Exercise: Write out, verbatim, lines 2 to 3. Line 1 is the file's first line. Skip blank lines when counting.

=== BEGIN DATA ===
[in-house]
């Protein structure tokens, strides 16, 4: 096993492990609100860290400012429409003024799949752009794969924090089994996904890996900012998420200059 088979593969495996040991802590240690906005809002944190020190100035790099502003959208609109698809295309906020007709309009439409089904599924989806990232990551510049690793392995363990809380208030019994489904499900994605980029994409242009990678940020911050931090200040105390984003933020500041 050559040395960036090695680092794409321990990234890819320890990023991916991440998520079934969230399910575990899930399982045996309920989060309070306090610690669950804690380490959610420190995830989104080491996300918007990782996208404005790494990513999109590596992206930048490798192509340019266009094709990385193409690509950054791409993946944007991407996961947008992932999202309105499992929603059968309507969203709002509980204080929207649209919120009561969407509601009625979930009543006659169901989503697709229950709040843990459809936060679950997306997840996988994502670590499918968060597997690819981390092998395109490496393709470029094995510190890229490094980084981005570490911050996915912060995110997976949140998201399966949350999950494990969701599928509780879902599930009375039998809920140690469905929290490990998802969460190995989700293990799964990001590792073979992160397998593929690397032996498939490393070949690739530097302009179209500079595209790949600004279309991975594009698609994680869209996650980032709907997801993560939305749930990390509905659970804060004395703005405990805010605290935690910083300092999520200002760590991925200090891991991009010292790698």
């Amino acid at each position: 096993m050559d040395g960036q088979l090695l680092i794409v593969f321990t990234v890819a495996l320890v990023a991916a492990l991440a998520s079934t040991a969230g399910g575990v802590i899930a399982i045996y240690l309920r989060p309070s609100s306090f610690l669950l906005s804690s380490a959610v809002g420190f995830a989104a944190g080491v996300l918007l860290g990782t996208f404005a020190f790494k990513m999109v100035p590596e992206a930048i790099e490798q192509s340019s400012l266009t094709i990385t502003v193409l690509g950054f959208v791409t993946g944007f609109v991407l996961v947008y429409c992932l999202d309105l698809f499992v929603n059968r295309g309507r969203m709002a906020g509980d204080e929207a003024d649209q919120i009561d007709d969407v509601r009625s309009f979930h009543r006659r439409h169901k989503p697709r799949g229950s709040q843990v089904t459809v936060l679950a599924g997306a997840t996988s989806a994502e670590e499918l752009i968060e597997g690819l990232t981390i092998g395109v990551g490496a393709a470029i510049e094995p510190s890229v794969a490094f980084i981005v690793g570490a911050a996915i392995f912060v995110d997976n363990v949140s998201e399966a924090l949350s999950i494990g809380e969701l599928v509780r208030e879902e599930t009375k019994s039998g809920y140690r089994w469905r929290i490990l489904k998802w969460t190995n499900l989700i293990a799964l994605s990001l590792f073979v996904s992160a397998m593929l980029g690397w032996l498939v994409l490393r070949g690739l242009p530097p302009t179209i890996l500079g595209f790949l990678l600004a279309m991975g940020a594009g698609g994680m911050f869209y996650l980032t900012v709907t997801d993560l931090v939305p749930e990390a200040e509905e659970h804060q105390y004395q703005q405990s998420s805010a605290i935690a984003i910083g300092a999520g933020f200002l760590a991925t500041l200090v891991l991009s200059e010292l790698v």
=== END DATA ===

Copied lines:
């Protein structure tokens, strides 16, 4: 096993492990609100860290400012429409003024799949752009794969924090089994996904890996900012998420200059 088979593969495996040991802590240690906005809002944190020190100035790099502003959208609109698809295309906020007709309009439409089904599924989806990232990551510049690793392995363990809380208030019994489904499900994605980029994409242009990678940020911050931090200040105390984003933020500041 050559040395960036090695680092794409321990990234890819320890990023991916991440998520079934969230399910575990899930399982045996309920989060309070306090610690669950804690380490959610420190995830989104080491996300918007990782996208404005790494990513999109590596992206930048490798192509340019266009094709990385193409690509950054791409993946944007991407996961947008992932999202309105499992929603059968309507969203709002509980204080929207649209919120009561969407509601009625979930009543006659169901989503697709229950709040843990459809936060679950997306997840996988994502670590499918968060597997690819981390092998395109490496393709470029094995510190890229490094980084981005570490911050996915912060995110997976949140998201399966949350999950494990969701599928509780879902599930009375039998809920140690469905929290490990998802969460190995989700293990799964990001590792073979992160397998593929690397032996498939490393070949690739530097302009179209500079595209790949600004279309991975594009698609994680869209996650980032709907997801993560939305749930990390509905659970804060004395703005405990805010605290935690910083300092999520200002760590991925200090891991991009010292790698």
């Amino acid at each position: 096993m050559d040395g960036q088979l090695l680092i794409v593969f321990t990234v890819a495996l320890v990023a991916a492990l991440a998520s079934t040991a969230g399910g575990v802590i899930a399982i045996y240690l309920r989060p309070s609100s306090f610690l669950l906005s804690s380490a959610v809002g420190f995830a989104a944190g080491v996300l918007l860290g990782t996208f404005a020190f790494k990513m999109v100035p590596e992206a930048i790099e490798q192509s340019s400012l266009t094709i990385t502003v193409l690509g950054f959208v791409t993946g944007f609109v991407l996961v947008y429409c992932l999202d309105l698809f499992v929603n059968r295309g309507r969203m709002a906020g509980d204080e929207a003024d649209q919120i009561d007709d969407v509601r009625s309009f979930h009543r006659r439409h169901k989503p697709r799949g229950s709040q843990v089904t459809v936060l679950a599924g997306a997840t996988s989806a994502e670590e499918l752009i968060e597997g690819l990232t981390i092998g395109v990551g490496a393709a470029i510049e094995p510190s890229v794969a490094f980084i981005v690793g570490a911050a996915i392995f912060v995110d997976n363990v949140s998201e399966a924090l949350s999950i494990g809380e969701l599928v509780r208030e879902e599930t009375k019994s039998g809920y140690r089994w469905r929290i490990l489904k998802w969460t190995n499900l989700i293990a799964l994605s990001l590792f073979v996904s992160a397998m593929l980029g690397w032996l498939v994409l490393r070949g690739l242009p530097p302009t179209i890996l500079g595209f790949l990678l600004a279309m991975g940020a594009g698609g994680m911050f869209y996650l980032t900012v709907t997801d993560l931090v939305p749930e990390a200040e509905e659970h804060q105390y004395q703005q405990s998420s805010a605290i935690a984003i910083g300092a999520g933020f200002l760590a991925t500041l200090v891991l991009s200059e010292l790698v």